A panel on password cracking, "The Past, Present, and Future of 'Something You Know'," highlighted recent tools being developed, and a DEFCON contest focused on cracking passwords. The panel was made up of four security professionals with experience cracking passwords during security audits and penetration testing. Each panelist spoke shortly about his or her recent experiences with password cracking, followed by a question-and-answer session.
We've all known for a long time that passwords alone are insufficient for high-security environments and protection of sensitive data. The panel's examples of new tools, some accelerated by graphics cards, really drove that point home.
One of the panel members, Martin "purehate" Bos, is a member of Team Hashcat and won the "Crack Me If You Can" contest run by Kore Logic at DEFCON. He stated during the panel that people most often create pattern-based passwords, many of which are driven by the company or website's password policy. If the policy requires mixed case, numbers, and a special character, then the passwords often end up with the first letter being capitalized followed by a date and a special character at the end.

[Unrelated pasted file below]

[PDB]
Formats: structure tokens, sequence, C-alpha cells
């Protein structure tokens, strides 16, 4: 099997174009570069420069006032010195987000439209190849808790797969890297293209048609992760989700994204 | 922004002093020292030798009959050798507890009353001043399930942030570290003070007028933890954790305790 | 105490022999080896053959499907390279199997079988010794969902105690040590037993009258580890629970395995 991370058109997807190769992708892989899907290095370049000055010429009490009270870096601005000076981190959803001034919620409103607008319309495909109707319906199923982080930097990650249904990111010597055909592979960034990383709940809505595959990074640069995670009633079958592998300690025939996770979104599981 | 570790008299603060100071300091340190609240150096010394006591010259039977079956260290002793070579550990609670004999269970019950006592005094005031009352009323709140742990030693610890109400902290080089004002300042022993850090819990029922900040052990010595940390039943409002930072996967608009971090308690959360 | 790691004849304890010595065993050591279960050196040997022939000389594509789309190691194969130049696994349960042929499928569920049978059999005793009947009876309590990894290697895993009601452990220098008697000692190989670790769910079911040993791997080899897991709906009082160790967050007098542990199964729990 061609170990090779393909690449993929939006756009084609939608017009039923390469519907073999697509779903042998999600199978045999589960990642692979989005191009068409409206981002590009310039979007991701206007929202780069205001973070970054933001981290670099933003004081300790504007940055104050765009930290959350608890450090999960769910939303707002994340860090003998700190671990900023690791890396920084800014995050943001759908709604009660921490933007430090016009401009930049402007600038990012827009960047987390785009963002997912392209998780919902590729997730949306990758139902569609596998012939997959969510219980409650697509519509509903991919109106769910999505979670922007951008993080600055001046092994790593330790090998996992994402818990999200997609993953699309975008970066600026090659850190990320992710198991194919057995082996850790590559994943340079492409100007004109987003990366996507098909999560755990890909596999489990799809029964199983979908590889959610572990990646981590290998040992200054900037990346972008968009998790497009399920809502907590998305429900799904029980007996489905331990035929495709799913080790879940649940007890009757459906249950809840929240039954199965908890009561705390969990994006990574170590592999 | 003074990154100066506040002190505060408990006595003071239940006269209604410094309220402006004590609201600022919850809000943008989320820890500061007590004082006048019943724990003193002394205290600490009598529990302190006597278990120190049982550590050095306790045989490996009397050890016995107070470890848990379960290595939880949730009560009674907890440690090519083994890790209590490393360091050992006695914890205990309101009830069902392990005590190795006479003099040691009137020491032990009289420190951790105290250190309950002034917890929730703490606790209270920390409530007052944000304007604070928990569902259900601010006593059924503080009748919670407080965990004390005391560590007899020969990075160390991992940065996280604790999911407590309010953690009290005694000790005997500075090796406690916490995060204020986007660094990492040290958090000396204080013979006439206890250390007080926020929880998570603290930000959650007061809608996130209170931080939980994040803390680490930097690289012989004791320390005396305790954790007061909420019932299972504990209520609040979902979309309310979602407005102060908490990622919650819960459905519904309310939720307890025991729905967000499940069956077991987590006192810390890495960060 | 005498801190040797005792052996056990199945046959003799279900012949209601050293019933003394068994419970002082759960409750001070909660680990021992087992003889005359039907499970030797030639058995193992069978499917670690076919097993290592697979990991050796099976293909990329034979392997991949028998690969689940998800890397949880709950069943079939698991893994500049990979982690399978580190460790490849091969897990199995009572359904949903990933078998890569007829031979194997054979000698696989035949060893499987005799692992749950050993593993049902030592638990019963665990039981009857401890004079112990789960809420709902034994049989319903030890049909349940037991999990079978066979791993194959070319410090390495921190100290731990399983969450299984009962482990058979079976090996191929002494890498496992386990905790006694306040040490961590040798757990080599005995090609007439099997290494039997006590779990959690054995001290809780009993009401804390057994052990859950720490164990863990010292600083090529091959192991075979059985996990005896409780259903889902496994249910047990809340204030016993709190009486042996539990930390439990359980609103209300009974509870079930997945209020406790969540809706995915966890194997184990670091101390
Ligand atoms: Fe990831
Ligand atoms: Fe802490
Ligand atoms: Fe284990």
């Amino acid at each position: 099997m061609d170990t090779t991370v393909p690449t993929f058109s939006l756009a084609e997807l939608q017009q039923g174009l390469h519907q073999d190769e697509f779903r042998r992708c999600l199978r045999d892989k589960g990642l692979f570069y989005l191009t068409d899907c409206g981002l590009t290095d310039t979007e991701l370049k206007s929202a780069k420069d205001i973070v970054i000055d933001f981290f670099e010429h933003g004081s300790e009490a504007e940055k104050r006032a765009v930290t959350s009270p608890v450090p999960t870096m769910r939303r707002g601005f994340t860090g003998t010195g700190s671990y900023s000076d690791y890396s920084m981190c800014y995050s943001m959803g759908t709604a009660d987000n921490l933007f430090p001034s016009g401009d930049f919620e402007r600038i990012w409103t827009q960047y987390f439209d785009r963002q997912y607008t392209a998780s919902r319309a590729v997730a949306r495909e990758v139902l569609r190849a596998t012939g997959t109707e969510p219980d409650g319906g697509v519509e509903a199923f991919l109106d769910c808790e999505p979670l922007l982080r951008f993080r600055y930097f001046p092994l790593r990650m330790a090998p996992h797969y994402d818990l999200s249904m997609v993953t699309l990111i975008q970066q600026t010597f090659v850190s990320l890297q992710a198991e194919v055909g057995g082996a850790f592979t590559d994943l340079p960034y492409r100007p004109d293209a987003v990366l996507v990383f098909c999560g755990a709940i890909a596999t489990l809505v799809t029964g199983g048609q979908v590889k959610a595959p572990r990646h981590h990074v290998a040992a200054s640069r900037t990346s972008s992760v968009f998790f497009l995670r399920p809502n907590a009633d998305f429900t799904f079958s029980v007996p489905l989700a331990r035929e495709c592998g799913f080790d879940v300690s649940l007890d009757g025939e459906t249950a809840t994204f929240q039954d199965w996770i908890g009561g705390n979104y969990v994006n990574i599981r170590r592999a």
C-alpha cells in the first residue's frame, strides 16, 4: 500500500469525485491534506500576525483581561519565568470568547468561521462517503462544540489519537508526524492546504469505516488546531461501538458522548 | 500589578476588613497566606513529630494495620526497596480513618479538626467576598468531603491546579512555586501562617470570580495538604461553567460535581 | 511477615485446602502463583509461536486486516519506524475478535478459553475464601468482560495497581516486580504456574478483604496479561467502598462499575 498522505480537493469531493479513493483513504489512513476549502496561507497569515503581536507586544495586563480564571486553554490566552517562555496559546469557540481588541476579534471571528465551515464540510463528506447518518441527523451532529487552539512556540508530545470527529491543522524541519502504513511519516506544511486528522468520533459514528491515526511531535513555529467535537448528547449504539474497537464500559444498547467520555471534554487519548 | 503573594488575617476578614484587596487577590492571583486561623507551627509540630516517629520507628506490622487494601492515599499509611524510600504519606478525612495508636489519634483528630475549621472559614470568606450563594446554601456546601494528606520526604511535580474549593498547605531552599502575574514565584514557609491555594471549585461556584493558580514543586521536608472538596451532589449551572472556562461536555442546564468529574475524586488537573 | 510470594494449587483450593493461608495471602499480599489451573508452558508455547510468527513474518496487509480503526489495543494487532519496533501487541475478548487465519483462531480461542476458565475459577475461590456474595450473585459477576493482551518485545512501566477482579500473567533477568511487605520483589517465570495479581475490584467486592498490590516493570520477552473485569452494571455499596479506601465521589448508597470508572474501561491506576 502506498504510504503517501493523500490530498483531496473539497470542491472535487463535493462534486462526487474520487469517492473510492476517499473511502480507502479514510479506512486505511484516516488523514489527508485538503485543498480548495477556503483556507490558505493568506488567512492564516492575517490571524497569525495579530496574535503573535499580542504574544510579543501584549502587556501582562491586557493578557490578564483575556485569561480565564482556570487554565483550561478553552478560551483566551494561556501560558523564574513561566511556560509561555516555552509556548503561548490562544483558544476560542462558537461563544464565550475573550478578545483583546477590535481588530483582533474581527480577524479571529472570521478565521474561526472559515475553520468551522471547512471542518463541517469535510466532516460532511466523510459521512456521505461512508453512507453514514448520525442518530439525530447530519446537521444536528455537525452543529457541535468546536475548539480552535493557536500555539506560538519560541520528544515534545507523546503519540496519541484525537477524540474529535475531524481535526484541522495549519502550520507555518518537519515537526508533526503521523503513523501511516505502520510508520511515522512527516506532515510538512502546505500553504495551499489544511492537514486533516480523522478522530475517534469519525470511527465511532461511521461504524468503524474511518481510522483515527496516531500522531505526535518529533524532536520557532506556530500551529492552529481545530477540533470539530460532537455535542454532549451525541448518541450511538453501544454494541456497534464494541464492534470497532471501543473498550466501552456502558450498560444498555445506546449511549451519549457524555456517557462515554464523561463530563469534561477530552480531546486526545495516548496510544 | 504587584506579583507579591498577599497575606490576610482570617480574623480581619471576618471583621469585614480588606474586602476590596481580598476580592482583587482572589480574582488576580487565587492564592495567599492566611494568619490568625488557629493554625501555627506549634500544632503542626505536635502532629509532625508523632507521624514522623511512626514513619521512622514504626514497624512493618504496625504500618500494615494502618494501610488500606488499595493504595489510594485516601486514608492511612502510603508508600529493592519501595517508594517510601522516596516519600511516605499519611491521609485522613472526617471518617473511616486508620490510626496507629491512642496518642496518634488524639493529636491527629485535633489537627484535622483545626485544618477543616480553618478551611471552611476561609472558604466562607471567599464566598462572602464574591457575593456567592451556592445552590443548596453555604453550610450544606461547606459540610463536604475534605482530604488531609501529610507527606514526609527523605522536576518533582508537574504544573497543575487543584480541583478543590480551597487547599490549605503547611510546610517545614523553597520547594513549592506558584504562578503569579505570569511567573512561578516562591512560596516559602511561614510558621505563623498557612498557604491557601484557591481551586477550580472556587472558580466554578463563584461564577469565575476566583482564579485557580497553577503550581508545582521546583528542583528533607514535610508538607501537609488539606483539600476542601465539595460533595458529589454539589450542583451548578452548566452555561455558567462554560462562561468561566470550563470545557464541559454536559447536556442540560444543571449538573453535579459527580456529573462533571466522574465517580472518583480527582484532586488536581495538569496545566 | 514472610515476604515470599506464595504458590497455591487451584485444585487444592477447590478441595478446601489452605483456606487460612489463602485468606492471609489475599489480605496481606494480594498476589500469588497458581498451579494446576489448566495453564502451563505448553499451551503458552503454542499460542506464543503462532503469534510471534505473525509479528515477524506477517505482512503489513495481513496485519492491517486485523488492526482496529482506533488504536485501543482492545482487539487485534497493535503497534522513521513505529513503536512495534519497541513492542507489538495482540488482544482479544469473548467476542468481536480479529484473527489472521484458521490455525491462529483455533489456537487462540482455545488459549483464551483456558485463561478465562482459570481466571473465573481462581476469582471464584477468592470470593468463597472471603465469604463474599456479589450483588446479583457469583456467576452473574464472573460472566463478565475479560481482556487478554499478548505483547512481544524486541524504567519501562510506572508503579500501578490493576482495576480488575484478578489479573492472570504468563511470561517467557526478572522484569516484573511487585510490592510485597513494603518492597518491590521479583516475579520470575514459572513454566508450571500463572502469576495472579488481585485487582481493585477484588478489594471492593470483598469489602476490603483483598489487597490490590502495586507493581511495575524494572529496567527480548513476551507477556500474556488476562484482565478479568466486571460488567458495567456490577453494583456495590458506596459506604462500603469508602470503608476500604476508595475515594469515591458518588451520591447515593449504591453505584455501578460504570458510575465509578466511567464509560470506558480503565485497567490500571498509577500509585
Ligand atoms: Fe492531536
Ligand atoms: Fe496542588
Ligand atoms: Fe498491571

I've mentioned the usefulness of the password lists hosted by Ron Bowes on his SkullSecurity blog before, and Martin referenced them during the panel, saying they are a goldmine providing insight into how people choose passwords. Using the wordlists, Martin has been able to refine the HashCat tools and develop password masks that speed up password cracking by using password combinations that match patterns users tend to use, like the example above.
I have to say, I enjoyed the panel and the panelists' humor, especially Bruce Potter's lively moderation. It introduced me to a few tools I hadn't heard of before. If there were any sysadmins in the audience, I imagine the speed and effectiveness of the tools discussed will likely light a fire under them to move forward with a multifactor solution and eliminate single-factor passwords.
It usually takes a couple months, but eventually the videos from ShmooCon will be posted online. Be on the lookout for them at ShmooCon.org.
John Sawyer is a Senior Security Analyst with InGuardians. The views and opinions expressed in this blog are his own and do not represent the views and opinions of his employer. He can be reached at [email protected]